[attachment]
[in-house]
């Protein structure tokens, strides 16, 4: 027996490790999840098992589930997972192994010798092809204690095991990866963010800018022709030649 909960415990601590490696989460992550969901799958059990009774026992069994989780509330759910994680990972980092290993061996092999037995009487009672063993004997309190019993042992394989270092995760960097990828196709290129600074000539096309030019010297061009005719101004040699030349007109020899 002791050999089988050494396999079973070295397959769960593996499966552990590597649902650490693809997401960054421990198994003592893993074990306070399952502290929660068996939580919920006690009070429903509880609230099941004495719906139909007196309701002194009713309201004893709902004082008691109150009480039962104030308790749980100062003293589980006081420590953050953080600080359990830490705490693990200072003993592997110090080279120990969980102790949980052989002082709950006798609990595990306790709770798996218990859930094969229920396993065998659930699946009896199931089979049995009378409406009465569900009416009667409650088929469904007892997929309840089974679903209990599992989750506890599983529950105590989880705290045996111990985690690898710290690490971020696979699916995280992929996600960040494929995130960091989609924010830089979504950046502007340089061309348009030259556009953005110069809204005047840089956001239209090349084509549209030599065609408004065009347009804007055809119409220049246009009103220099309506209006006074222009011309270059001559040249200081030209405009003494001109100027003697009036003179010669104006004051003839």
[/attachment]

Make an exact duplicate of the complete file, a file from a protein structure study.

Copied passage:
[in-house]
């Protein structure tokens, strides 16, 4: 027996490790999840098992589930997972192994010798092809204690095991990866963010800018022709030649 909960415990601590490696989460992550969901799958059990009774026992069994989780509330759910994680990972980092290993061996092999037995009487009672063993004997309190019993042992394989270092995760960097990828196709290129600074000539096309030019010297061009005719101004040699030349007109020899 002791050999089988050494396999079973070295397959769960593996499966552990590597649902650490693809997401960054421990198994003592893993074990306070399952502290929660068996939580919920006690009070429903509880609230099941004495719906139909007196309701002194009713309201004893709902004082008691109150009480039962104030308790749980100062003293589980006081420590953050953080600080359990830490705490693990200072003993592997110090080279120990969980102790949980052989002082709950006798609990595990306790709770798996218990859930094969229920396993065998659930699946009896199931089979049995009378409406009465569900009416009667409650088929469904007892997929309840089974679903209990599992989750506890599983529950105590989880705290045996111990985690690898710290690490971020696979699916995280992929996600960040494929995130960091989609924010830089979504950046502007340089061309348009030259556009953005110069809204005047840089956001239209090349084509549209030599065609408004065009347009804007055809119409220049246009009103220099309506209006006074222009011309270059001559040249200081030209405009003494001109100027003697009036003179010669104006004051003839």